southern sun

Posted on Posted in Bare Naked Wools, book reviews/events, designing, food and garden, lace/shawls


once we had a few days to settle in after being away at the sheep and wool show, we got down to the intense work of discussing recipes and cooking up dishes for our pairings club menu. there was a lot to cover over the week i’d be there and we wanted to make sure we included a variety of interesting, seasonal ingredients as well as unusual picks from more far flung places. get any two cooks into a kitchen together and food ideas will soon start flying, books will be pulled form the shelves, and favorite chefs will be mentioned. there was so much to squeeze into four courses!


and so many dogs to help with that.


because i got to bed earlier there than i normally do at home, i was awake at dawn and spent several quiet hours knitting to start each day—it was heavenly.


katharine’s yard was busting out new and more beautiful blooms each day


and all manner of birds visited her feeders as well.


the hydrangeas were absolutely stunning—in the most perfect of stages, some still had that fresh, new green color i love. the tornado just missed getting them, all escaped unharmed by staying in their buds throughout.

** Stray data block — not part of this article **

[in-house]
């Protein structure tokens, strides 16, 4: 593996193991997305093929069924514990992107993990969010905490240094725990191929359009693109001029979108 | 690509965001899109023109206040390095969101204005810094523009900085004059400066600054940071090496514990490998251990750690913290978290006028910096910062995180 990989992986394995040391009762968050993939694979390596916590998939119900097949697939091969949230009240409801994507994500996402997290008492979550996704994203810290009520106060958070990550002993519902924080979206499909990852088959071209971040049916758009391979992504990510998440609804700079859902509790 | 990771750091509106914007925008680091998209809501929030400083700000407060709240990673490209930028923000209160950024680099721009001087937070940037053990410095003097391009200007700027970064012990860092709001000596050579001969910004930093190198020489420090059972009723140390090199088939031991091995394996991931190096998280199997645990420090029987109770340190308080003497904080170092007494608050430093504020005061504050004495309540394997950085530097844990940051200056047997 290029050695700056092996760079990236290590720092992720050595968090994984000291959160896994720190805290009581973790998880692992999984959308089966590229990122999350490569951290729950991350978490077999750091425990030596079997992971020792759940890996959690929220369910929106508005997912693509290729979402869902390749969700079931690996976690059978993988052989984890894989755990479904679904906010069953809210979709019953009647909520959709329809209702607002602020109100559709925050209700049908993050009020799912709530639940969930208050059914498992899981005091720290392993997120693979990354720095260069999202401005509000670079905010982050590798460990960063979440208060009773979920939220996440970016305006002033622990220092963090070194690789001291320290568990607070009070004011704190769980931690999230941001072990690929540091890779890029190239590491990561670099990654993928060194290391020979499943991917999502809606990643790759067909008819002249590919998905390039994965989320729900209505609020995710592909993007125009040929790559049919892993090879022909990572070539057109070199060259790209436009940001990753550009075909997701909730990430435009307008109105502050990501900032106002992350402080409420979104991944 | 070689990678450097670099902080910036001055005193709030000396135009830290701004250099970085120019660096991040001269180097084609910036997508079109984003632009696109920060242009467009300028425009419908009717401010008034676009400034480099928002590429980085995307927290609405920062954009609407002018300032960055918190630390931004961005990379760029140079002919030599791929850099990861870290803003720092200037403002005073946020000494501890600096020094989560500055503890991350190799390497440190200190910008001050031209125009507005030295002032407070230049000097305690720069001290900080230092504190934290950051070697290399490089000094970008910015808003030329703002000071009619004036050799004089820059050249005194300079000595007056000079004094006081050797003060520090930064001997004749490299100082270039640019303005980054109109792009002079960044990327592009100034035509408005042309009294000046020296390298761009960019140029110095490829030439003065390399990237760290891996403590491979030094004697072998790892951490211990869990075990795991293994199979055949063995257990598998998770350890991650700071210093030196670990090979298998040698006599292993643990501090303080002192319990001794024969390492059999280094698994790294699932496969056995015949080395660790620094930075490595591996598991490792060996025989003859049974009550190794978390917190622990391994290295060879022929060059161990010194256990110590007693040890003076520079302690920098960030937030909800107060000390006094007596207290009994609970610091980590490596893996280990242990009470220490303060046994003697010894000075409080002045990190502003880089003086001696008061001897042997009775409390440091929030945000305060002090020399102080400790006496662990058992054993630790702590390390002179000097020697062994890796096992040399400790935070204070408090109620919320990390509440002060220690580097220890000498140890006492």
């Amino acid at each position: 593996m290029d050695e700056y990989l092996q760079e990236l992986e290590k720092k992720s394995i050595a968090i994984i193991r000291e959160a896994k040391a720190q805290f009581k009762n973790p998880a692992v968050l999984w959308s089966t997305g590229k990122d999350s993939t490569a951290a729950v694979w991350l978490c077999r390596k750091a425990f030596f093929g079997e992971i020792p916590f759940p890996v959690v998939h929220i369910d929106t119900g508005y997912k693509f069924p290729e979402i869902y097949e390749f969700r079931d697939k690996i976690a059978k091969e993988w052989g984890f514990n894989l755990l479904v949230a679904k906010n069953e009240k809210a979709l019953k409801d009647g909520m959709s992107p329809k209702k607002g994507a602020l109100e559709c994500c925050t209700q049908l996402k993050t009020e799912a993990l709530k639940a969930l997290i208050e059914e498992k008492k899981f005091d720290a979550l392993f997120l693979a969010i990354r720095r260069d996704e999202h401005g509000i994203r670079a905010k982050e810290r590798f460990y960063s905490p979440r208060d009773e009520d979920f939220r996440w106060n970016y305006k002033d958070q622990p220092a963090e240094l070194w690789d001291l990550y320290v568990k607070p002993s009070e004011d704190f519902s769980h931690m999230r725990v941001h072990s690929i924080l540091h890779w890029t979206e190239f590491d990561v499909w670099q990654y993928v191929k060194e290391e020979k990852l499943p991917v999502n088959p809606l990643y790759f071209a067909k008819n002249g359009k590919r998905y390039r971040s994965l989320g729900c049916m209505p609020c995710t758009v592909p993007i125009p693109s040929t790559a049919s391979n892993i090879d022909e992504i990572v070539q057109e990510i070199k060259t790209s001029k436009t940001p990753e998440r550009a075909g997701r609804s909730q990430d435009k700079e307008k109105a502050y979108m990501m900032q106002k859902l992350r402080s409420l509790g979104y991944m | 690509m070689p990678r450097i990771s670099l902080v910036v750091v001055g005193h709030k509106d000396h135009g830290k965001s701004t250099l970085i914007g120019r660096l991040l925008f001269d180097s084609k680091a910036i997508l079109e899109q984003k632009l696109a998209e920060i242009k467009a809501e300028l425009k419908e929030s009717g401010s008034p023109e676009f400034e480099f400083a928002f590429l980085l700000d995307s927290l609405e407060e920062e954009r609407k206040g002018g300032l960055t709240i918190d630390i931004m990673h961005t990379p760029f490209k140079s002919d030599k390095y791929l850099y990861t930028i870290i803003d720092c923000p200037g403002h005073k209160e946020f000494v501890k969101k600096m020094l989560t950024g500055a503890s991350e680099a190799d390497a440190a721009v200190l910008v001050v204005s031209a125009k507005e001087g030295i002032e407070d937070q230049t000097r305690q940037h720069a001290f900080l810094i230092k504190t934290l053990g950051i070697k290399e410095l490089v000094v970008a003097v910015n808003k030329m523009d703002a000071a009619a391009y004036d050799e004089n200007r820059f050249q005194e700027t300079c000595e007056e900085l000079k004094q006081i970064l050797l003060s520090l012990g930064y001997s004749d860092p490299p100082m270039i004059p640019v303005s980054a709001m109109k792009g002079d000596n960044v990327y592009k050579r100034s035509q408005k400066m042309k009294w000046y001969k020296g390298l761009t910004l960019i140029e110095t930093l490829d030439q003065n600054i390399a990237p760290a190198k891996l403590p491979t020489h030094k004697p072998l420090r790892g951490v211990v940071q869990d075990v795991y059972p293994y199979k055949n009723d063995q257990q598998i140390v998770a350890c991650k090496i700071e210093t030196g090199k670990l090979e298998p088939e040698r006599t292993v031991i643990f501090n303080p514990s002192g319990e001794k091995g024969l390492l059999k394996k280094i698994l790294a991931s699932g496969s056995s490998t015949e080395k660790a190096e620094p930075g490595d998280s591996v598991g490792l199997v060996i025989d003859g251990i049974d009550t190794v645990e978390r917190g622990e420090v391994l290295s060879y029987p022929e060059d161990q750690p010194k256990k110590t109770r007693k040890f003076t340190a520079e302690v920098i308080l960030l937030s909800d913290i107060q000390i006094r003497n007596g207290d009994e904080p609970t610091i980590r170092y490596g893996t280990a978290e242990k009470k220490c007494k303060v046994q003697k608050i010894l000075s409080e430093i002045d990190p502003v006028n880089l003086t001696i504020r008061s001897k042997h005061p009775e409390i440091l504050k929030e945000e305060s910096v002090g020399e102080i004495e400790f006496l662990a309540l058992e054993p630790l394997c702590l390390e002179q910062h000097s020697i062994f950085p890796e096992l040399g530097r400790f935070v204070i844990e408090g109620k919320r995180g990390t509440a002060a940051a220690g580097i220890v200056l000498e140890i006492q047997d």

at home we are at least a month out from hydrangea blooms—which i adore—so this was a real treat for me.


day by day my sweater back grew while i enjoyed these peaceful hours. it was just what the doctor ordered after two solid months of nonstop activity here at knitspot central.


on saturday we took a ride downtown to walk around old wilmington and see the beautiful homes, churches, and waterfront attractions.


this church is a marvel of roofing finesse—i can’t even fathom how those slates are installed (the angle is almost vertical), but they were recently replaced after a bad storm tore most of them down, so it can’t be impossible. i SO want to climb up to look out those windows, don’t you?


i loved seeing the temple of israel synagogue with its moorish design and patterned windows.


we hit the small farmer’s market at midmorning to search for a few ingredients we were missing for our last menu recipe.


it was filled with flower stalls, plant stalls, and those filled with early vegetables and fruits.


katharine made a beeline for the peonies (her favorite) and snagged a beautiful bunch of nearly unopened blooms. i scored a small container of the most awesome freshly ground roasted peanut butter i think i’ve ever tasted—just miraculous (yes, peanut butter can be!). we ate that with apples later on that day.


i also spotted a dog collar that just had to be peppa’s. she may not be a knitspot fan yet, but she will be. as soon as she learns to knit.


next we made our way to the cotton exchange, a pre-civil war complex of brick buildings that now houses shops along its cool interior passages, while maintaining some of the historical elements from its earlier days.